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Find the force on a conveyor belt

  1. Apr 14, 2014 #1

    PhysicoRaj

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    1. The problem statement, all variables and given/known data
    Sand is being poured onto a conveyor belt at the rate of 2kgs-1. Find the force required to move the belt at an acceleration of 3ms-2. Given the sand is not dumped off the belt at any point and the mass of the conveyor is negligible.

    2. Relevant equations
    F=ma=dP/dt
    F-ma+v(dm/dt)=0
    Conservation of momentum (:uhh:)

    3. The attempt at a solution
    I'm really stuck. Have I considered the correct equations? dm/dt and dv/dt are given. With only these two I can't find a place to start. Or maybe I'm missing something simple and common which makes this opaque for me. Thanks for the help!
     
  2. jcsd
  3. Apr 14, 2014 #2

    maajdl

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    F=ma only if m is constant.
    The general equation is F=dp/dt .
     
  4. Apr 14, 2014 #3

    PhysicoRaj

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    I think this is a varying force, determined by the mass on the belt at the instant and the instantaneous velocity, as is obvious from F=m[dv/dt]+v[dm/dt]. How can there be a specific value as an answer for this question?
    [Edit:]I'm starting to think the problem is wrong. Here are the options given:
    A]6N
    B]38N
    c]zero
    D]1.5N
     
    Last edited: Apr 14, 2014
  5. Apr 14, 2014 #4

    rude man

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    I agree with your thoughts. The force is not constant and the given answers are in error.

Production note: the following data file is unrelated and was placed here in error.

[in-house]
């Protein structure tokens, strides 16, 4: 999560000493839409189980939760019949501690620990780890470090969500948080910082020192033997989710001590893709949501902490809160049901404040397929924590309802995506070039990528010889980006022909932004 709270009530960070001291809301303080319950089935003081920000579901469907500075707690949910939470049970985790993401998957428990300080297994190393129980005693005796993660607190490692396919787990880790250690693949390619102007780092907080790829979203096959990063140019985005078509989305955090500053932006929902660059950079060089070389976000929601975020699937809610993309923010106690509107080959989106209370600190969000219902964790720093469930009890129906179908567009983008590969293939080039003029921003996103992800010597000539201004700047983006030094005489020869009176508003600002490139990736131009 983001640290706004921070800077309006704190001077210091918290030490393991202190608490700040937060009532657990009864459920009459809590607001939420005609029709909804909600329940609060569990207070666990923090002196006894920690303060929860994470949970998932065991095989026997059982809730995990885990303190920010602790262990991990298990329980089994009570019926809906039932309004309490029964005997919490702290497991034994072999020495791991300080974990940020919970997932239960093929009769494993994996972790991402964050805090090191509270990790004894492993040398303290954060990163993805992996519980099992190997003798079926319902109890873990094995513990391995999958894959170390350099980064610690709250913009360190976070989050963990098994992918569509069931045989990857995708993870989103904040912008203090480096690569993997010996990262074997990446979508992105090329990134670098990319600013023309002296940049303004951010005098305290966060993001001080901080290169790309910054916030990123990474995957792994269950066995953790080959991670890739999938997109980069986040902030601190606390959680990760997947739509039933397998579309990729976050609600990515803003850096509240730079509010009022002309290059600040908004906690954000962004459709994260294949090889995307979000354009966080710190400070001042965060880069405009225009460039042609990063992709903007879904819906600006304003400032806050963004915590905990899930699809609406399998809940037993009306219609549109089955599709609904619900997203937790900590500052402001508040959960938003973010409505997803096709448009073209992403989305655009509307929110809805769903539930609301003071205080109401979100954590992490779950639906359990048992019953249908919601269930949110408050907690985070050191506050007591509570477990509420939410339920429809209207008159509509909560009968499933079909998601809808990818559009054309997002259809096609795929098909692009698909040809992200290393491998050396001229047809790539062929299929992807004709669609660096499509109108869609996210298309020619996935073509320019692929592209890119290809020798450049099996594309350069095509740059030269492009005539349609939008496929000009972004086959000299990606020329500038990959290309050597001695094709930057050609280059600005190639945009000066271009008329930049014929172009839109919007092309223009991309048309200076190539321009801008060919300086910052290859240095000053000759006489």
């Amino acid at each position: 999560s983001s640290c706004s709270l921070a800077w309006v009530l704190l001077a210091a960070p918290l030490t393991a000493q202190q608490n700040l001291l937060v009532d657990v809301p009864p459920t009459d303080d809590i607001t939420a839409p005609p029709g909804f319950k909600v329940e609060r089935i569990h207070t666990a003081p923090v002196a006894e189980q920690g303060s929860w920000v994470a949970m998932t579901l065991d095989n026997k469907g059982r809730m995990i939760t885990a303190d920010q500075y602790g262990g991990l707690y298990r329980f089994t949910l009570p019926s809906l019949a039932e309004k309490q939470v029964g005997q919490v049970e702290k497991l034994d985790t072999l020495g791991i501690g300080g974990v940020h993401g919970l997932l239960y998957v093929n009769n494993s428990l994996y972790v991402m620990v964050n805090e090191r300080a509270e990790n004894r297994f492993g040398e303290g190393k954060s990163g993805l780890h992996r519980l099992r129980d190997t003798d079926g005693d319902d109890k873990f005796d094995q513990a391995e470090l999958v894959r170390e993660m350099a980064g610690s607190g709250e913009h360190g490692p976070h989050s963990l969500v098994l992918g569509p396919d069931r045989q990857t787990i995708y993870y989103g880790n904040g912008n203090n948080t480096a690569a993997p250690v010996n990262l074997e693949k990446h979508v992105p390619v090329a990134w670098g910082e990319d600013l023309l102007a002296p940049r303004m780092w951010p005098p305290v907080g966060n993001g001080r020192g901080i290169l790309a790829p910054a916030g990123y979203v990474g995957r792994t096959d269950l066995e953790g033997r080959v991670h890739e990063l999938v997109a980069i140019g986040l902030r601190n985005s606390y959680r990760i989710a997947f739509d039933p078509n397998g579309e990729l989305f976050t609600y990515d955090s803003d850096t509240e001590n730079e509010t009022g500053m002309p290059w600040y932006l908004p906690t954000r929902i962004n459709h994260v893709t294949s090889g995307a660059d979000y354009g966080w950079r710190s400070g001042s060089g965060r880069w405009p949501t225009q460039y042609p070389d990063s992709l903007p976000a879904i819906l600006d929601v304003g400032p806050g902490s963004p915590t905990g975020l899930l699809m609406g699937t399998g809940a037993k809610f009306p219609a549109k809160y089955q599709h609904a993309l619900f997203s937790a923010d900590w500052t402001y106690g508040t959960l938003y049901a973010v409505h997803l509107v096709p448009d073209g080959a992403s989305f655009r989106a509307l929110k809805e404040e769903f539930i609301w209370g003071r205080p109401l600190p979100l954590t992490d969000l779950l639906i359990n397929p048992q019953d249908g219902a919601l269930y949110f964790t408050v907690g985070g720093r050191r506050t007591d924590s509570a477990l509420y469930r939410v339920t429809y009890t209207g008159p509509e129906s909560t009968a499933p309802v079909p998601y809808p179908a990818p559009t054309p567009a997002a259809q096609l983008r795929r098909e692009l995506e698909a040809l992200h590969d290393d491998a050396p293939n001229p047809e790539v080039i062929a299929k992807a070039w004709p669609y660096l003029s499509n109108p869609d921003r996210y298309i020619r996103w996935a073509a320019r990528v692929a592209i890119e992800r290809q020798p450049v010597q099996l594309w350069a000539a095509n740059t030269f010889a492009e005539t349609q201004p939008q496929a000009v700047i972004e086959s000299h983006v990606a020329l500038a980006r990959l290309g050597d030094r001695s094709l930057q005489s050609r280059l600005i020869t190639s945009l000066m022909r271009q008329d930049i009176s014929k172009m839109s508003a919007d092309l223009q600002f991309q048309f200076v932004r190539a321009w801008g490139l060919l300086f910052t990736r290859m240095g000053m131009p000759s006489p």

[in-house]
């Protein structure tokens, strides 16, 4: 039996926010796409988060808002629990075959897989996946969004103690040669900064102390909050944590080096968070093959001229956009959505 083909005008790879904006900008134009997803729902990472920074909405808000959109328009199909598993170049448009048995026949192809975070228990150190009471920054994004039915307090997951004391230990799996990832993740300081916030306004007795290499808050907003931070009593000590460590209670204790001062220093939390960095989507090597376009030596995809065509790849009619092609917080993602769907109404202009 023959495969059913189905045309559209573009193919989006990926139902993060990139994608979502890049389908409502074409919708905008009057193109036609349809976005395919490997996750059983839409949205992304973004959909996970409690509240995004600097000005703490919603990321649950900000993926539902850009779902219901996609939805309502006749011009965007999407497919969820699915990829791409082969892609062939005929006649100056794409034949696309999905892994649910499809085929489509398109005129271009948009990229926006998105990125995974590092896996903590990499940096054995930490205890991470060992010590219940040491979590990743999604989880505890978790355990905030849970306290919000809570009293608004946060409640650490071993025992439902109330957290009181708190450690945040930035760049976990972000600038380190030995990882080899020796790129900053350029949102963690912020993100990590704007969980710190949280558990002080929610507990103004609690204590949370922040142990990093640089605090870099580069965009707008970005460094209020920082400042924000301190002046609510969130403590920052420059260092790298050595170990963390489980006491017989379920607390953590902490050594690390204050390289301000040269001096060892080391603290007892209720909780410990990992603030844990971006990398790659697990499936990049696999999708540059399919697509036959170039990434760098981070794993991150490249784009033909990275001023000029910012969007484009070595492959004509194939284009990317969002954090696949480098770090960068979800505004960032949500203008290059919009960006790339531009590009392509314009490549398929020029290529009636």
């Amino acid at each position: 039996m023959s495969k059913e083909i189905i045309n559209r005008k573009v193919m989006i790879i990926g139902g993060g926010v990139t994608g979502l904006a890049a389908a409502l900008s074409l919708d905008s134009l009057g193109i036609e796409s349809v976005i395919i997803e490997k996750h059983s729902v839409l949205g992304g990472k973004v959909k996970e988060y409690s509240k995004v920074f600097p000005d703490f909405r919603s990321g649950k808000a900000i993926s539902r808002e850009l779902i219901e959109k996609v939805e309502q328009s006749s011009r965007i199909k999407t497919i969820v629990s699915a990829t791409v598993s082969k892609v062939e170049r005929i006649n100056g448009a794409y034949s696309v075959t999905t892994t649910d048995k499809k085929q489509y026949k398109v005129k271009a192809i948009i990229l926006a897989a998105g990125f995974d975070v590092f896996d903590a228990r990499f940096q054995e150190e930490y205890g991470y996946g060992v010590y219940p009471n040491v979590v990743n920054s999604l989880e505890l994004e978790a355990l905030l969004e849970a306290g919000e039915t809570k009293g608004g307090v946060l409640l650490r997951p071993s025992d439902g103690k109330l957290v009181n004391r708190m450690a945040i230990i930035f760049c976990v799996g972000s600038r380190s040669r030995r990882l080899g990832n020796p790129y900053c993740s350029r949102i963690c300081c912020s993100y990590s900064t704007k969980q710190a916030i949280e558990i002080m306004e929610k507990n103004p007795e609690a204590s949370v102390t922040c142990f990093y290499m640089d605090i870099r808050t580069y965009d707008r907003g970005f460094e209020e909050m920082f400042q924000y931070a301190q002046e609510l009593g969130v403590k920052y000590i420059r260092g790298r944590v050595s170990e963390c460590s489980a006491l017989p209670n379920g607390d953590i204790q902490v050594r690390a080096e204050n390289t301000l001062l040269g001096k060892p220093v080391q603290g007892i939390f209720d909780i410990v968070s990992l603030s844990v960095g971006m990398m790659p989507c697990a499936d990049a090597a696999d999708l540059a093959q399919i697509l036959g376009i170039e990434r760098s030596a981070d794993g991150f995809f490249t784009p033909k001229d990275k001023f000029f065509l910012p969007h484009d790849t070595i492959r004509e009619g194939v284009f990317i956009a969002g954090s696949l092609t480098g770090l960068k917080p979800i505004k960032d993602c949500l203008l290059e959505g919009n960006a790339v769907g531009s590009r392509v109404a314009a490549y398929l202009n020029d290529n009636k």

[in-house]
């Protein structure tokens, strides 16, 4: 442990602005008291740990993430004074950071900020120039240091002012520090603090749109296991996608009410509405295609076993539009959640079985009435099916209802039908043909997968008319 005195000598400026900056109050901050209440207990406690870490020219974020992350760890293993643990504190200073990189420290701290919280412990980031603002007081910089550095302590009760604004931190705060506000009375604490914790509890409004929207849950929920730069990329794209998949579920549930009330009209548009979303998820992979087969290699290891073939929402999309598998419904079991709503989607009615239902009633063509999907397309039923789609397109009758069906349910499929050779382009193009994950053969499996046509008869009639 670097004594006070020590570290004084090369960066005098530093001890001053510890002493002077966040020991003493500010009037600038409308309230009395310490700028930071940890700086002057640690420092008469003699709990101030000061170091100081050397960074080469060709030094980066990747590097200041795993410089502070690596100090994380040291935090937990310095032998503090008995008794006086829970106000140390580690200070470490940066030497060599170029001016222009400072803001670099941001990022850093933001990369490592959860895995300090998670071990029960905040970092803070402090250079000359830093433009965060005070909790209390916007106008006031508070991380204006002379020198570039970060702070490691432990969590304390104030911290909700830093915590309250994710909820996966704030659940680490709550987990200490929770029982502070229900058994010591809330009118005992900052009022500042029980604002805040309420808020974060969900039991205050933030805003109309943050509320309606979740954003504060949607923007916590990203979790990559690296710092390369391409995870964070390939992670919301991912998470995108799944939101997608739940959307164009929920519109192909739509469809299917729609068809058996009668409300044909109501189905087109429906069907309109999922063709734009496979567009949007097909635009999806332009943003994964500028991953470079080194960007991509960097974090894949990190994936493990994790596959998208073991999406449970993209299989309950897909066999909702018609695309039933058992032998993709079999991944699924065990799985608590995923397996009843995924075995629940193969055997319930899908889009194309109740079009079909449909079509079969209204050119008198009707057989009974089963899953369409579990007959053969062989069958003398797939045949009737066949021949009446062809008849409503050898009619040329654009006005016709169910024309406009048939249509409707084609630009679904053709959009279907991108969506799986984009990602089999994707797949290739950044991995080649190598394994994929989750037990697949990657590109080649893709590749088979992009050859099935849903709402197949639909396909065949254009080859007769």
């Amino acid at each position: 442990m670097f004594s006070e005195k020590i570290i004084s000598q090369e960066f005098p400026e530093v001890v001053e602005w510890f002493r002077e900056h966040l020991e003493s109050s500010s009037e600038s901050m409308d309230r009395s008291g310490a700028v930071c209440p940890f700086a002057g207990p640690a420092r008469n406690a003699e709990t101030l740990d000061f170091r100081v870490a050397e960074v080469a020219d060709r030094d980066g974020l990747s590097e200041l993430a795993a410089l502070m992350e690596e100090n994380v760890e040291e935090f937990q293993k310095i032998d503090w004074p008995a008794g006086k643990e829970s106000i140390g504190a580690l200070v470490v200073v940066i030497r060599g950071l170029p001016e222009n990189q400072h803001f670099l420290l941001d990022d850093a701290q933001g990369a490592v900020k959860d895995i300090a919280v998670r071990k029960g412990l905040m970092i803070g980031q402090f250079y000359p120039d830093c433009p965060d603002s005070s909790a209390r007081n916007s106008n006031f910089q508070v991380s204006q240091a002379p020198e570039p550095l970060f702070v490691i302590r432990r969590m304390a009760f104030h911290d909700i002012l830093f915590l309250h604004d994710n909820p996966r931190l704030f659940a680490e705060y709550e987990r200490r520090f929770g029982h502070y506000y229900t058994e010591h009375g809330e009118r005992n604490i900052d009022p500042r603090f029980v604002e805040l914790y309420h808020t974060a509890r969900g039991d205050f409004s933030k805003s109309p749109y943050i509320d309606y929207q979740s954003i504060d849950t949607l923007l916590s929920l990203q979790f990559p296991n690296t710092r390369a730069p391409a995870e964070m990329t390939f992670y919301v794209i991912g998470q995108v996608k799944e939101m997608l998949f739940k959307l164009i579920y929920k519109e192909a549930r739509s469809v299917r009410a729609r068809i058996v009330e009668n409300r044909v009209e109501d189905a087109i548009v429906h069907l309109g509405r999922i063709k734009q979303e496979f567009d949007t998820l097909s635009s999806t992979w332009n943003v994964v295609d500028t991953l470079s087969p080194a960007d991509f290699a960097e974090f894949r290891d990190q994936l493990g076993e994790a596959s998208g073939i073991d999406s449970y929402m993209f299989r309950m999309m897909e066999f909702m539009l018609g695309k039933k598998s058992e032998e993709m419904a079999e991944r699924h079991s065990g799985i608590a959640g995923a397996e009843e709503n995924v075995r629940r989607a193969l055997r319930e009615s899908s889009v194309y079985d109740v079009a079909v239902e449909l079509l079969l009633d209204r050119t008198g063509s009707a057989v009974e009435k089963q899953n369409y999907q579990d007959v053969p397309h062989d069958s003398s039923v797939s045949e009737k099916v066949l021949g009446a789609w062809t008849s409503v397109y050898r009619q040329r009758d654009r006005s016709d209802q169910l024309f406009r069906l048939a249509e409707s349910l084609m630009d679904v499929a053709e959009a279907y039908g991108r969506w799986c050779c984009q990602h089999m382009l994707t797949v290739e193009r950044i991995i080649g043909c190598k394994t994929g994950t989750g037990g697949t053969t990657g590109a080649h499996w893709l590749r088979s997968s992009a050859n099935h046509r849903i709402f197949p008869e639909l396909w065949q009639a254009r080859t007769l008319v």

However, there is still an answer to the question.
    Hint: how about dF/dt?
     
  6. Apr 15, 2014 #5

    PhysicoRaj

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    Thanks. That would mean d2P/dt2 which gives me.. 2(dm/dt)(dv/dt) [because acceleration is constant and dm/dt is constant]that would be 12N. But it's not given in the options. I think they were meaning velocity of 3ms-1 instead of accel. If it was so, then I would get F=m(dv/dt)+v(dm/dt)=v(dm/dt)=3*2=6N. Right?
     
  7. Apr 15, 2014 #6

    rude man

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    Well, the problem clearly stated an "acceleration of 3m/s^2" so I don't think they meant 3 m/s velocity. (If they did mean 3 m/s the answer would be F=6N as you say.)

    In your post 3 you speculated that a time-varying force was needed. So how can you wind up with a constant force (of 12N)? Had you checked dimensions you would have caught the error immediately.

    It would give you dF/dt = what you derived above, i.e. 2(dm/dt)(dv/dt) which is not F.
    So solve dF/dt = 2(dm/dt)(dv/dt) = 2a (dm/dt), what do you get for F?

    Hint: you need an initial condition for the complete solution. You can for example assume that at t=0 the mass just starts to pile up on the conveyor belt.
     
  8. Apr 15, 2014 #7

    PhysicoRaj

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    Ah.. I get it.
    Considering [itex]\frac{dF}{dt}=2a\frac{dm}{dt}[/itex]
    [itex]dF=2a.dm[/itex]

    [itex]F=2am[/itex]
    Am I right?

    At t=0, m=0 so F=0.
    At t=t(say), m=2t (bcz dm=2dt), so [itex]F(t)=4at[/itex]
    That would fetch me [itex]F(t)=12t[/itex]
    (At the end of one second, the force would be 12N.)
     
    Last edited: Apr 16, 2014
  9. Apr 16, 2014 #8

    rude man

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    Bingo! Good work.
     
  10. Apr 16, 2014 #9

    PhysicoRaj

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    Thanks a lot rude man!:smile:
    (and now for some LaTex practice..)
     
    Last edited: Apr 16, 2014
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